The claimant in Hakki v Instinctif Partners Limited (formerly College Hill Ltd) worked as an HR co-ordinator reporting to the HR manager, and also provided administrative assistance to the company's CEO.  In October 2011 a private equity firm invested in the company, with the result that 17 different entities including the UK office came together under a single holding company.  One of the knock-on effects was that the HR manager became responsible for managing the HR function in all 17 offices and the employer decided to create two new full-time posts to reflect the increase in the claimant's work: HR adviser and PA to the CEO/FD and, at the same time, concluded that the claimant's role was redundant.  The claimant applied for the new PA role but was unsuccessful following an interview; another candidate with the required skill-set going forward was appointed and the claimant was dismissed.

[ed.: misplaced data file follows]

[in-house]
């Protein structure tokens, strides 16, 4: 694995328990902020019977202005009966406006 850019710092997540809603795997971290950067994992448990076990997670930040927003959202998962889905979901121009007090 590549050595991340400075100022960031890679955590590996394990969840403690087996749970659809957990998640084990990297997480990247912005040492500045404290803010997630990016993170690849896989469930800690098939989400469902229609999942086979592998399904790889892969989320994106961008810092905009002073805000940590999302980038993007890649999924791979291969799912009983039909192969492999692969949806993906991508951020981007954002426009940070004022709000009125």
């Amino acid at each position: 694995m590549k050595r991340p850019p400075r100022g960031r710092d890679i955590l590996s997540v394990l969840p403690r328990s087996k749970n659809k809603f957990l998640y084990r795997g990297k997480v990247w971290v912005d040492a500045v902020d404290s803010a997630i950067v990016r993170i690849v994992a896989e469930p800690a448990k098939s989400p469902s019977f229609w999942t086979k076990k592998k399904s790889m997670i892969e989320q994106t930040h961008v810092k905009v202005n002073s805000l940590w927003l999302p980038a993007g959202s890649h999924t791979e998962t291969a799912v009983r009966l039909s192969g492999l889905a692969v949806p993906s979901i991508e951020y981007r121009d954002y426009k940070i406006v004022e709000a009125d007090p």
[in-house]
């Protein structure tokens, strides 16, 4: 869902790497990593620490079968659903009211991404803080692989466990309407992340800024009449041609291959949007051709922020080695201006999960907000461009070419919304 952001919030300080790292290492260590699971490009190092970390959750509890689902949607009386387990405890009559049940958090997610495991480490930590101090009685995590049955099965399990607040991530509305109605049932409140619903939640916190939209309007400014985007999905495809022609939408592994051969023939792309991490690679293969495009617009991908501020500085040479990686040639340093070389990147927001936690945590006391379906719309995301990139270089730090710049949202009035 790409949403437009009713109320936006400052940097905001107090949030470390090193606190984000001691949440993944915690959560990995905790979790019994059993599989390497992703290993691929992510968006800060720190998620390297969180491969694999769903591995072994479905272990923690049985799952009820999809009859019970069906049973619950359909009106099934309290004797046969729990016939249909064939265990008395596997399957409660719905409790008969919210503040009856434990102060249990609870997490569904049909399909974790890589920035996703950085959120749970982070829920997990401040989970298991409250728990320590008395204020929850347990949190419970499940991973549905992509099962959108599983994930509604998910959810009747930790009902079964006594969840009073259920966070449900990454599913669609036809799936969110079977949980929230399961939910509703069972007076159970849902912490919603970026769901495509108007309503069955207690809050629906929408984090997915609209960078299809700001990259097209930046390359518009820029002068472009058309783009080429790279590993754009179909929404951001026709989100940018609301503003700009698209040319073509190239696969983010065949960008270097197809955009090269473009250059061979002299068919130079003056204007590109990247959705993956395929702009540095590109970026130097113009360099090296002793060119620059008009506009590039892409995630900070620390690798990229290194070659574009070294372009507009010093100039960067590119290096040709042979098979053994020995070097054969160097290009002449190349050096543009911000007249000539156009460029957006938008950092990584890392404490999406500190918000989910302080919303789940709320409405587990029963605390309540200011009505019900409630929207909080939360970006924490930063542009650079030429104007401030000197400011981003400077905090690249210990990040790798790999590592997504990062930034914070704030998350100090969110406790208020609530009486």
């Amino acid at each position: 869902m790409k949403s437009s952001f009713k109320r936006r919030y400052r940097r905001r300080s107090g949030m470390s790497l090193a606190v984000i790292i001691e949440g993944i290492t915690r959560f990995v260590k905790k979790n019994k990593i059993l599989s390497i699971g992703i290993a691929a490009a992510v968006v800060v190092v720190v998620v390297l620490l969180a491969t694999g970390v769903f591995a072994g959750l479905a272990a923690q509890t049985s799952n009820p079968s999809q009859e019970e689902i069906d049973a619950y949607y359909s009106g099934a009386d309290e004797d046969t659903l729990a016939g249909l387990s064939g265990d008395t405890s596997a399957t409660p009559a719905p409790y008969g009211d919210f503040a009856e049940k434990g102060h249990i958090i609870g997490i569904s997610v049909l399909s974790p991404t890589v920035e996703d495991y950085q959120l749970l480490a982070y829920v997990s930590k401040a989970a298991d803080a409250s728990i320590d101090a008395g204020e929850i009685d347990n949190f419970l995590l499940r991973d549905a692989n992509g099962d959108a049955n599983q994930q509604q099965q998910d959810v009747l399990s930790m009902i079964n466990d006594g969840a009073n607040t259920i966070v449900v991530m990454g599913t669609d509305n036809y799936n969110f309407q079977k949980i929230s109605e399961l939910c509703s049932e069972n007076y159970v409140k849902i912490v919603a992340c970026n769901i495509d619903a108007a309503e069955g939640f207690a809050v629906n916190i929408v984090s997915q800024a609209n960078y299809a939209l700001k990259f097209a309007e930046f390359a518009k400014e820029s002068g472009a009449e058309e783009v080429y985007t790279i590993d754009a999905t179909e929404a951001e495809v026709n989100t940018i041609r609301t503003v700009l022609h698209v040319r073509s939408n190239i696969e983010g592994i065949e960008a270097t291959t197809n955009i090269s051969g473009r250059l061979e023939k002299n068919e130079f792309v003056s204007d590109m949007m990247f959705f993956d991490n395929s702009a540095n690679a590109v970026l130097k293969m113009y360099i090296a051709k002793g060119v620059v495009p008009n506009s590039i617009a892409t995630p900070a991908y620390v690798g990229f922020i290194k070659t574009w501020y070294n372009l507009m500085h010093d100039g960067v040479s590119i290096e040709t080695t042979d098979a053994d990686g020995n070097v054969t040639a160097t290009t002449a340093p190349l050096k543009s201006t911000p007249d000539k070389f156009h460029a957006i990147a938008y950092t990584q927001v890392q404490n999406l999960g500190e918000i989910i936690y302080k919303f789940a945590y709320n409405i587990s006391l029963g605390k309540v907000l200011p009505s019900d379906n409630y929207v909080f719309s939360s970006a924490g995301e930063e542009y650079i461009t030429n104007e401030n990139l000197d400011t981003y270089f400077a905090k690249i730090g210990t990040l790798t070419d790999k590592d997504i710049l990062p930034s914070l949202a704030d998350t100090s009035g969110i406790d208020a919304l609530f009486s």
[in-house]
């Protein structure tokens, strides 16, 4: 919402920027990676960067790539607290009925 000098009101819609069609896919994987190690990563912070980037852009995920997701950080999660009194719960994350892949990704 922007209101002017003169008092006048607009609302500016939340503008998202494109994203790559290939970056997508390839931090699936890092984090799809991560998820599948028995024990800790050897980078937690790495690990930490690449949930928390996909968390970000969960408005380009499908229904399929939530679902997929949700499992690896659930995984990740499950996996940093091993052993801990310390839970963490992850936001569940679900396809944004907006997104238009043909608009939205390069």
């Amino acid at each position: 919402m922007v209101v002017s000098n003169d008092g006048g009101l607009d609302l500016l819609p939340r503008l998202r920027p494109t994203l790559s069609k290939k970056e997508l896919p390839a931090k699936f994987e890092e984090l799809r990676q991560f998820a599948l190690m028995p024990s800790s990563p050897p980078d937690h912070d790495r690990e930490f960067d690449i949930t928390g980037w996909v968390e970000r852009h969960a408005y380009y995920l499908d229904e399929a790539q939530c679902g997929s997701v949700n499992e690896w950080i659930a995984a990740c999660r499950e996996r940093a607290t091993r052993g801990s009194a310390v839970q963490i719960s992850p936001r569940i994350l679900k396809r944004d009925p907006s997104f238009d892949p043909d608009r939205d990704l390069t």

The issue was whether the reason for the dismissal was for redundancy and whether that reason was fair.  Both the Employment Judge and the EAT decided that this was a redundancy scenario, accepting the employer's evidence that the two new roles differed materially from the claimant's former joint role and required different skill-sets – such as increased responsibility and greater technical ability – from those previously demonstrated by the claimant.  The HR role also involved advisory work for which the claimant accepted she had neither the qualification nor experience.

The case is a reminder that the definition of a redundancy is not concerned with a reduction in work per se, or a reduction in head count (although either of these may feature as part of the factual picture).  The question is whether there is a reduction, actual or anticipated, in the employer’s requirement for employees to do work of a particular kind.  Here the Judge found that the requirement for an employee to do the claimant’s old job was clearly going to be replaced by two materially different jobs.  In fact the work increased, as did the number of employees to do it.  But there was nevertheless a state of affairs which made the role performed by the claimant redundant.